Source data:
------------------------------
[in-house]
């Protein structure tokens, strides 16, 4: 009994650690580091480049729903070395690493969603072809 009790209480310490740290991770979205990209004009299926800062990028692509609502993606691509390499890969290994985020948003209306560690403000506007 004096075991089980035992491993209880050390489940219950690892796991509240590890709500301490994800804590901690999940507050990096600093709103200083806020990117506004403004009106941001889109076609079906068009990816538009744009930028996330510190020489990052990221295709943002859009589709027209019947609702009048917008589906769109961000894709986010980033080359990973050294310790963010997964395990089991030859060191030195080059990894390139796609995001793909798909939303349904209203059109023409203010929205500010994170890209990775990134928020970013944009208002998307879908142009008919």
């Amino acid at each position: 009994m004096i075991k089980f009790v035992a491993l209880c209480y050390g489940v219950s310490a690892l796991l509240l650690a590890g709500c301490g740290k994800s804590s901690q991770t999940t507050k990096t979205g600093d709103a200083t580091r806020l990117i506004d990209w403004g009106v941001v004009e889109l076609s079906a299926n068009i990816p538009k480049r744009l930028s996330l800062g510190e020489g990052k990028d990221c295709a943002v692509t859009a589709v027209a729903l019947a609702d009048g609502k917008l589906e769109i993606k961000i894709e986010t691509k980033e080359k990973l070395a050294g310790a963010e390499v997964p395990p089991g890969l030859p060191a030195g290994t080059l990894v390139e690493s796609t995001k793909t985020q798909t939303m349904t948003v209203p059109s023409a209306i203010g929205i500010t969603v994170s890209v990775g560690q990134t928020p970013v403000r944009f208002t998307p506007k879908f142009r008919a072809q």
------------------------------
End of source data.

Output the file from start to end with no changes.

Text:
[in-house]
């Protein structure tokens, strides 16, 4: 009994650690580091480049729903070395690493969603072809 009790209480310490740290991770979205990209004009299926800062990028692509609502993606691509390499890969290994985020948003209306560690403000506007 004096075991089980035992491993209880050390489940219950690892796991509240590890709500301490994800804590901690999940507050990096600093709103200083806020990117506004403004009106941001889109076609079906068009990816538009744009930028996330510190020489990052990221295709943002859009589709027209019947609702009048917008589906769109961000894709986010980033080359990973050294310790963010997964395990089991030859060191030195080059990894390139796609995001793909798909939303349904209203059109023409203010929205500010994170890209990775990134928020970013944009208002998307879908142009008919």
């Amino acid at each position: 009994m004096i075991k089980f009790v035992a491993l209880c209480y050390g489940v219950s310490a690892l796991l509240l650690a590890g709500c301490g740290k994800s804590s901690q991770t999940t507050k990096t979205g600093d709103a200083t580091r806020l990117i506004d990209w403004g009106v941001v004009e889109l076609s079906a299926n068009i990816p538009k480049r744009l930028s996330l800062g510190e020489g990052k990028d990221c295709a943002v692509t859009a589709v027209a729903l019947a609702d009048g609502k917008l589906e769109i993606k961000i894709e986010t691509k980033e080359k990973l070395a050294g310790a963010e390499v997964p395990p089991g890969l030859p060191a030195g290994t080059l990894v390139e690493s796609t995001k793909t985020q798909t939303m349904t948003v209203p059109s023409a209306i203010g929205i500010t969603v994170s890209v990775g560690q990134t928020p970013v403000r944009f208002t998307p506007k879908f142009r008919a072809q």